Basing one combo box on another

By Sal Ricciardi

Making choices is what a combo box is for, but sometimes one choice depends on another. In this article, you'll learn how to set up one combo box so that its list is based on the selection you make in another. We provide an example in a sample database that you can download.

Applies to
Microsoft Office Access 2003
Microsoft Access 2000 and 2002

Question: How do I create a combo box that limits its list based on the selection made in another combo box?    

You base the second combo box (combo box: A control used on a form that provides the combined functionality of a list box and a text box. You can type a value in a combo box, or you can click the control to display a list and then select an item from that list.) on a query that matches rows containing the value selected in the first combo box. You'll also need to place some Microsoft Visual Basic for Applications (VBA) code in certain form and control events (event: An action recognized by an object, such as a mouse click or key press, for which you can define a response. An event can be caused by a user action or a Visual Basic statement, or it can be triggered by the system.). The code makes sure that the combo boxes display the right values when certain things happen — such as when you make a choice in the first combo box, or when you first open the form. First, let's start by reviewing the RowSource and RowSourceType properties (property: A named attribute of a control, a field, or an object that you set to define one of the object's characteristics (such as size, color, or screen location) or an aspect of its behavior (such as whether the object is hidden).).

Introducing RowSource and RowSourceType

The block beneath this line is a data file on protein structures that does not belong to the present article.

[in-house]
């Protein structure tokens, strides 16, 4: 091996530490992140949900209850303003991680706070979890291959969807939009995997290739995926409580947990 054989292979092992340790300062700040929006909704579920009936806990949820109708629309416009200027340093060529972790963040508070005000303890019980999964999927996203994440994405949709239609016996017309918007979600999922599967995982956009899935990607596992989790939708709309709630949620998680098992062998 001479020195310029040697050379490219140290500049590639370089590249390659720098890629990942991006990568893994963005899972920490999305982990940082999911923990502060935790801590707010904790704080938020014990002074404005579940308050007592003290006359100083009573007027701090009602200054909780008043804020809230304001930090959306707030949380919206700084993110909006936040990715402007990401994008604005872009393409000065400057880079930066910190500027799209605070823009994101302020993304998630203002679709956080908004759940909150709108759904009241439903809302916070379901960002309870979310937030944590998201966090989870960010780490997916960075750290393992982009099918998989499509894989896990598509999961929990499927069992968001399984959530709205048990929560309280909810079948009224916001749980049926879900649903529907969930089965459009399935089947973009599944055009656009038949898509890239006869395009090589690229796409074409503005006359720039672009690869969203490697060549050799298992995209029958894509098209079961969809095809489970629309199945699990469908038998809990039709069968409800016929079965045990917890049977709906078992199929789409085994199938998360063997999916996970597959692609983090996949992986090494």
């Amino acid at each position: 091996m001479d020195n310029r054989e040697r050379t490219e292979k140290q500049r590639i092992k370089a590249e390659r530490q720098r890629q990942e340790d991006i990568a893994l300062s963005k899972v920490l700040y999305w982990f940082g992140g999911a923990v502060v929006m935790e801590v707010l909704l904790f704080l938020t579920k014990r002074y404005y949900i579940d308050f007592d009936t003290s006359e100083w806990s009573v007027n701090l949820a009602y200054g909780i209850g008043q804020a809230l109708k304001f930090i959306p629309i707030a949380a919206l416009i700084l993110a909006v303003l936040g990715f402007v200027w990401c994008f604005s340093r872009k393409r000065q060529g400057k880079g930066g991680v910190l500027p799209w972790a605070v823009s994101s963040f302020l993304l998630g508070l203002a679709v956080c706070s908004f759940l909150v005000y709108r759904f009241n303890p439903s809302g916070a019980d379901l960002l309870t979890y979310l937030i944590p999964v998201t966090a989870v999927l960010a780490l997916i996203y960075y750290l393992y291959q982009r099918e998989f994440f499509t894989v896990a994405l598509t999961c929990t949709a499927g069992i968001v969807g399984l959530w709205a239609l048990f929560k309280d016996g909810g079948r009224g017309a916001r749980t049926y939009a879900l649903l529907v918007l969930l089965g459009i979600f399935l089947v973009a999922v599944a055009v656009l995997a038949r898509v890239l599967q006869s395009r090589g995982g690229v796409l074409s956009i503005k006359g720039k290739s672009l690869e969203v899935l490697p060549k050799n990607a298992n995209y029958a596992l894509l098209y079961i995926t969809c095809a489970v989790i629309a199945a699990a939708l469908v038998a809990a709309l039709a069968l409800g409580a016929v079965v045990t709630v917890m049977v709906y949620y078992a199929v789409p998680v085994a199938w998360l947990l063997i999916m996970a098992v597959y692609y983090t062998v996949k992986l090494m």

The RowSource property lets you define the source for the items displayed in a combo box. You use it along with the RowSourceType property to tell Access how to populate the combo box. For example, you can set the RowSourceType property to Table/Query, and then set the RowSource property to the name of a query. Access then runs that query and uses the results to populate the combo box.

Property sheet showing Row Source and Row Source Type properties

You don't have to use a saved query. With the RowSourceType property set to Table/Query, you can create a query that exists as a SQL SELECT statement in the RowSource property of the combo box. This is the technique employed in the example form in this article's sample database.

The possible settings for the RowSourceType property are listed in the following table.

Setting Description
Table/Query The data is drawn from a table, query, or SQL statement specified by the RowSource property. This is the default setting.
Value List The data is drawn from a list of items specified by the RowSource property.
Field List The data is drawn from a list of field names from a table, query, or SQL statement specified by the RowSource property.

Most of the time, you'll use the Table/Query setting, which is the default.

Creating the example form

You can download the sample database for this article. In the database, you'll find an example form that demonstrates the technique explained here. To create the example form yourself, fire up Access and follow the steps in the following expandable section, then continue with the remainder of the article.

ShowStep-by-step: How to create the example form

Do one of the following:

ShowTo create a new form

  1. In the Database window, under Objects, click Forms.
  2. In the Database window, on the toolbar, click New.
  3. In the New Form dialog box, click Design View, and then click OK.

ShowTo open an existing form in Design view

  1. In the Database window, under Objects, click Forms.
  2. Click the form, and then click Design in the Database window.

To add the Category combo box    

  1. In the toolbox, click the Control Wizards button so that it appears selected.

 Note   If the toolbox is not visible, on the View menu, click Toolbox.

  1. In the toolbox, click the Combo Box tool.
  2. Click and drag inside the design grid of the form to create the combo box.
  3. In the Combo Box Wizard, click the button next to I want the combo box to look up the values in a table or query, and then click Next.